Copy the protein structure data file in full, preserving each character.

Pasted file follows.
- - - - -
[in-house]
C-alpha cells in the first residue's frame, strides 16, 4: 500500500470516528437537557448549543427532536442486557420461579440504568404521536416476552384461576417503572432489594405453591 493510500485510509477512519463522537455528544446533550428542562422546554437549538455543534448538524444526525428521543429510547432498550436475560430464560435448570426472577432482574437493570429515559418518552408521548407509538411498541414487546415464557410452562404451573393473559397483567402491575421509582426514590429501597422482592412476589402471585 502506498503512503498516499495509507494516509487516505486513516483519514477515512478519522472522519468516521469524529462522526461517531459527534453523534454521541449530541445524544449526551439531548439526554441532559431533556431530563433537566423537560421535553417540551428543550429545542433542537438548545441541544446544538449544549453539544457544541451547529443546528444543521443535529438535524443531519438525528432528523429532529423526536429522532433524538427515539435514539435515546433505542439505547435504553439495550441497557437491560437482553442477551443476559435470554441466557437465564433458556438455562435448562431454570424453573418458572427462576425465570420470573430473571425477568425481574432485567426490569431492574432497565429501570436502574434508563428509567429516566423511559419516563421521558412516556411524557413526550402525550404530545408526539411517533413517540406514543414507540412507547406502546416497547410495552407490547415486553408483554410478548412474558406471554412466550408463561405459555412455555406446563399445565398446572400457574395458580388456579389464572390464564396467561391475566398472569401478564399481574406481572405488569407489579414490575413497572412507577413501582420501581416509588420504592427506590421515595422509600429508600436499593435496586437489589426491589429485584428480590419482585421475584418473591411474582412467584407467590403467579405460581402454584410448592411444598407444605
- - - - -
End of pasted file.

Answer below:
[in-house]
C-alpha cells in the first residue's frame, strides 16, 4: 500500500470516528437537557448549543427532536442486557420461579440504568404521536416476552384461576417503572432489594405453591 493510500485510509477512519463522537455528544446533550428542562422546554437549538455543534448538524444526525428521543429510547432498550436475560430464560435448570426472577432482574437493570429515559418518552408521548407509538411498541414487546415464557410452562404451573393473559397483567402491575421509582426514590429501597422482592412476589402471585 502506498503512503498516499495509507494516509487516505486513516483519514477515512478519522472522519468516521469524529462522526461517531459527534453523534454521541449530541445524544449526551439531548439526554441532559431533556431530563433537566423537560421535553417540551428543550429545542433542537438548545441541544446544538449544549453539544457544541451547529443546528444543521443535529438535524443531519438525528432528523429532529423526536429522532433524538427515539435514539435515546433505542439505547435504553439495550441497557437491560437482553442477551443476559435470554441466557437465564433458556438455562435448562431454570424453573418458572427462576425465570420470573430473571425477568425481574432485567426490569431492574432497565429501570436502574434508563428509567429516566423511559419516563421521558412516556411524557413526550402525550404530545408526539411517533413517540406514543414507540412507547406502546416497547410495552407490547415486553408483554410478548412474558406471554412466550408463561405459555412455555406446563399445565398446572400457574395458580388456579389464572390464564396467561391475566398472569401478564399481574406481572405488569407489579414490575413497572412507577413501582420501581416509588420504592427506590421515595422509600429508600436499593435496586437489589426491589429485584428480590419482585421475584418473591411474582412467584407467590403467579405460581402454584410448592411444598407444605